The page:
Love your skin this spring

It's LGBT Health Awareness Month. A reminder to be good to your skin. File photo.

By Jennifer Matthesen, MD
CSA Fellow in Cosmetic Surgery

Is it cold enough out there for you? With these frigid temps you may have much else on your mind, but Spring is coming soon. While you are undoubtedly pining away for better weather, it’s a great time to start planning for better skin.

Skin is the largest organ in the human body and has many important roles – as a barrier to water loss, a barrier to infection, and for maintenance of body temperature, to name a few.

Healthy skin is radiant, plump, and free of spots, blemishes, and wounds; it is attractive when it reflects a healthy, well-nourished person on the inside.

Skin care advice out there can be confusing, so let’s break it all down to three goals: protect, nourish, and correct.

Protect: As the saying goes, “an ounce of prevention is worth a pound of cure.” Your skin is under constant threat from UV rays, as well as blue light (smartphone, anyone?) and environmental toxins. Whatever parts of your body are covered, your face is nearly always exposed. UV rays cause wrinkles by damaging collagen and elastin (the structural framework of your skin), as well as causing unwanted, uneven pigment (solar lentigines, poikiloderma, to name a few); and can even cause DNA damage to skin cells (leading to actinic keratoses and skin cancers).

Sunscreen will protect from UV rays and should be worn every day, even in times of seemingly low exposure. Adequate sun exposure for Vitamin D synthesis really boils down to baring more square footage at the right time, but we’ll get to that below. Choose one with SPF 50 or higher; made of physical blockers (e.g. titanium, zinc) which deflect UV rays, rather than chemical ones, which absorb those rays; and most importantly, one that you will wear.

Antioxidants help combat toxins, as they replenish the body’s ability to neutralize free radicals from oxidative stress (which is how toxins do their damage). Vitamin C is one of the most important antioxidants for skin and throughout the body; other important ones are retinol (Vitamin A), Vitamin E, Niacinamide, Resveratrol, Coenzyme Q-10, Polyphenols, Flavonoids, and Glutathione. Look for products with these listed in the ingredients.

Botox can have a protective effect on the skin, as it relaxes facial muscles, which decreases mechanical stress on overlying skin (aka dynamic wrinkles).

And, of course, there are things you should avoid: don’t smoke, avoid second-hand smoke, and limit dietary sugar and “factory fats” (trans- or hydrogenated fats). These all contribute to oxidative damage and accelerate aging, so avoid them as much as possible. Bonus: avoidance of them is good for the rest of your body, as well!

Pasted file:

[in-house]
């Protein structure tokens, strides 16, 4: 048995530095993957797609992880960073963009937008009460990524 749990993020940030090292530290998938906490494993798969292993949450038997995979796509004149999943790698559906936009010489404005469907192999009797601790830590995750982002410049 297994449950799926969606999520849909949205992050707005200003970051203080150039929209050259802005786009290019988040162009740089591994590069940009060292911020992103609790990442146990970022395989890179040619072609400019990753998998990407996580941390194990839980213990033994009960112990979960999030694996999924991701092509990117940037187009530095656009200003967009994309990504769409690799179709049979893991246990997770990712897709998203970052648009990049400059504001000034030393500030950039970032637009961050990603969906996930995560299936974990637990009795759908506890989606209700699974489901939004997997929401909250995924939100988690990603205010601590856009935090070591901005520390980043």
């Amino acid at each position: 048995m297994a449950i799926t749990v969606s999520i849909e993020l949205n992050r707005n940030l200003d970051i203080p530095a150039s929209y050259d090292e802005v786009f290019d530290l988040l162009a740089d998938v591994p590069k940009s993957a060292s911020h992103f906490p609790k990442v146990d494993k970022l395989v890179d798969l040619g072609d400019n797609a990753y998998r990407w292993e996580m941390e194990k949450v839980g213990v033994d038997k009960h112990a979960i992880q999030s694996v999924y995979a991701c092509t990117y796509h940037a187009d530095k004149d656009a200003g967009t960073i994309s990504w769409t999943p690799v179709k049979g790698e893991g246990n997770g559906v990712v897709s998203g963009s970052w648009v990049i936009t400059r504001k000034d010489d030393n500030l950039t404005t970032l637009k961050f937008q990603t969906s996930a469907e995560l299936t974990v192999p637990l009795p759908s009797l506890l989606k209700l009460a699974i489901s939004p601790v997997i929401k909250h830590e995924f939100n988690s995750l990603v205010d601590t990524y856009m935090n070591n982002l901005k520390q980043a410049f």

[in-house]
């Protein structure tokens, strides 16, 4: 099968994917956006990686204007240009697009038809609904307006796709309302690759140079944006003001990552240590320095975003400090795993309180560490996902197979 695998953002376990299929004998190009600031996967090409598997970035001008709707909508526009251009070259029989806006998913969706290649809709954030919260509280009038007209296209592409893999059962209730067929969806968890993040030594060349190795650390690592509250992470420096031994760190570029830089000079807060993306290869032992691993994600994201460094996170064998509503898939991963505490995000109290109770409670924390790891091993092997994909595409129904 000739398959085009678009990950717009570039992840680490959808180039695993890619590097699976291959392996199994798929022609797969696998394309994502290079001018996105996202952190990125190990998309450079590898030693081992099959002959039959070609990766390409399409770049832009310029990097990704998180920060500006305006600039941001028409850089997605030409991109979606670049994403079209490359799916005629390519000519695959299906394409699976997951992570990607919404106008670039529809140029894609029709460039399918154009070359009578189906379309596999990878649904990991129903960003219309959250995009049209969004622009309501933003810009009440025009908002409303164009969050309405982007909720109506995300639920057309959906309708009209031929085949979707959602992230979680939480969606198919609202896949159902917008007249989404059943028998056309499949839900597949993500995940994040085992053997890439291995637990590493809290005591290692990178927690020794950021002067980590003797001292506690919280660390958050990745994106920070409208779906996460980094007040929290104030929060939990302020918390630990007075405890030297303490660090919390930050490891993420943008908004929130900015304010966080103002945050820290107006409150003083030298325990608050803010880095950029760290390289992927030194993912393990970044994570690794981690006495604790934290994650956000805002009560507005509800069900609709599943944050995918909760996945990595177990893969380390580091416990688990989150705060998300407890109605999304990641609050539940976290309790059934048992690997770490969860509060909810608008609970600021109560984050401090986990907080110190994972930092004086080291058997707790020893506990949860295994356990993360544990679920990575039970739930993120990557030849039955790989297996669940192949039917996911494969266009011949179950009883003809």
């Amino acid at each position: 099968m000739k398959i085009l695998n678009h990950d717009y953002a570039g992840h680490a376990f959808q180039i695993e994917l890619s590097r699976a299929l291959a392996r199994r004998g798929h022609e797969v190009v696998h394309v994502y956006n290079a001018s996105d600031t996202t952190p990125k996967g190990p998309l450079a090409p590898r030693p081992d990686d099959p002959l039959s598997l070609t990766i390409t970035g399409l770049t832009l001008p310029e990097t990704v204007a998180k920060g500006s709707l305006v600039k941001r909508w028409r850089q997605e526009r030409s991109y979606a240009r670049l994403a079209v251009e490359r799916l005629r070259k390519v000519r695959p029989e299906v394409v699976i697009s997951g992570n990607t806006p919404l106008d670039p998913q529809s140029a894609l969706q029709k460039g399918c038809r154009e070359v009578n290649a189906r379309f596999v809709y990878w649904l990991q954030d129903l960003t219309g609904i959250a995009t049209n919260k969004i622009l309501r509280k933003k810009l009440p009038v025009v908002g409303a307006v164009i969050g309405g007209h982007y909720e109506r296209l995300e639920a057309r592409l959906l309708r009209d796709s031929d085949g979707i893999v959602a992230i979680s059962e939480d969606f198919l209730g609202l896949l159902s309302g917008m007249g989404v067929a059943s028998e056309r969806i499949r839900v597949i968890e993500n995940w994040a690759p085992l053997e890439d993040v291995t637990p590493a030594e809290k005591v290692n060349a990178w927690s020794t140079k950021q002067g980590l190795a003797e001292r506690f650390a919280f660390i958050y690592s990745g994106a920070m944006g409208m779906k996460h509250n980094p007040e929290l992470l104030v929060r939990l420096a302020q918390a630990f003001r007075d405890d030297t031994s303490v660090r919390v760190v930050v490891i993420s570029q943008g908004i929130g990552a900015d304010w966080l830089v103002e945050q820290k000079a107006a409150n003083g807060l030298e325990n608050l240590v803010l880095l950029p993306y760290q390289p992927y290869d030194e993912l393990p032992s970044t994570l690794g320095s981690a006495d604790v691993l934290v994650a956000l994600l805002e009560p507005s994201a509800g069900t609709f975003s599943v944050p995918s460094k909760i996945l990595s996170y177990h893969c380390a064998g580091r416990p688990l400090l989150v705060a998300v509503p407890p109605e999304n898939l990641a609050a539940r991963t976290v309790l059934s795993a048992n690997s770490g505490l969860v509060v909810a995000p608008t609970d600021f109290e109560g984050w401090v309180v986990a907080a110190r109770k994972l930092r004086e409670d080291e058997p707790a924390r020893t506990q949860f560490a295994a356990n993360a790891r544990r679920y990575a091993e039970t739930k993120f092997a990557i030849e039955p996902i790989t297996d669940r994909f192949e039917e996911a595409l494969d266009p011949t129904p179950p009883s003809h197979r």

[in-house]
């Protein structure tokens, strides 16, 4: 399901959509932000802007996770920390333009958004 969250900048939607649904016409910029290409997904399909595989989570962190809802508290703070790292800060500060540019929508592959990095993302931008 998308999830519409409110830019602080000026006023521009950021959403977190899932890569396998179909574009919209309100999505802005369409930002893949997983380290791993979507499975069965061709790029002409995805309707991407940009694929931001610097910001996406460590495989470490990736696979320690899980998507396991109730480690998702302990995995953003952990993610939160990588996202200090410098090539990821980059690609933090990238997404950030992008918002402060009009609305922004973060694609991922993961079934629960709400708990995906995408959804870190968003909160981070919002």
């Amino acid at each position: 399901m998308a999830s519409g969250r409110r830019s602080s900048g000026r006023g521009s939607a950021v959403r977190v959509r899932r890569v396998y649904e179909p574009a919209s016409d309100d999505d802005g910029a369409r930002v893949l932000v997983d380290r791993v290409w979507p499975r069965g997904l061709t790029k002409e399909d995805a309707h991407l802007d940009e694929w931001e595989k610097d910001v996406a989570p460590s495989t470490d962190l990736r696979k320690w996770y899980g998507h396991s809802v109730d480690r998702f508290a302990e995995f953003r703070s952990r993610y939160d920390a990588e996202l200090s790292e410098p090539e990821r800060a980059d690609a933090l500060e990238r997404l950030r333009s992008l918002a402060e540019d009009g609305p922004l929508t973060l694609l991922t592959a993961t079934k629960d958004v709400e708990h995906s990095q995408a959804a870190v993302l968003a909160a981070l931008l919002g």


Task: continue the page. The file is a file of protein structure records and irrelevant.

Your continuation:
Nourish: For your skin to take care of you, you need to feed it right.

Vitamin A (aka retinol, retinoids) is the essential nutrient for skin cells. It optimizes cell turnover (which is slowed in both aging skin as well as in acne).  Products containing retinol can be irritating to the skin or cause sensitivity to light, so they are typically applied nightly; but some preparations are more soluble in the skin and safe to use day and night.

Peptides are considered the “superfoods” of skin as they act as chemical messengers to skin cells, specifically prompting more collagen production. Look for names like Matrixyl, Trylagen, and Copper peptides in the ingredient list of products.

While I am a tremendous fan of medical grade skin care products, never neglect your power to nourish from within. Diets containing protein, gelatin, or bone broth provide raw materials for collagen synthesis. Leafy green vegetables, citrus fruits, and brightly colored red/purple/orange fruits & veggies provide many of the antioxidants listed above.

In case this looks like generic “healthy diet” stuff, yes. Starting to see a pattern?

Adequate Vitamin D is also essential for skin health. Vitamin D is a hormone with a myriad of bodily functions. Suboptimal levels correlate with many skin disorders. Most Americans have suboptimal levels. We can get more from the sun or supplements.

Correct: OK, all of that seems like a lot of work. What if I have not done a perfect job of implementing it all? Fortunately, there is a wide range of options to address existing skin concerns.

 Unwanted or uneven pigment responds to lightening agents, such as erm use) or milder agents safer for long-term use (vitamin C, kojic acid, azelaic acid, arbutin).

Acne is a complex condition resulting from overproduction of sebum (“oil”), clogging skin pores, allowing growth of bacteria which causes inflammation and blemishes (aka zits). A good skin care regimen will keep skin clean and exfoliated. Also – limit the dietary carbs, as P. acnes lives on sugar.

Wrinkles can be managed & prevented with Botox; resurfacing with lasers or chemical peels can address deeper, recalcitrant wrinkles. Facelift surgery is the gold standard, and fat transfer can add volume where it is needed, but also improves skin quality as a long-term bonus.

As we emerge from our very cold winter, take the time to take care of your skin. It is like the walls of a castle: beautiful and impressive as a piece of art, but vitally important as a line of defense, protecting the microcosm living within.

Copyright The Gayly. 3/12/2019 @ 10:;06 a.m. CST.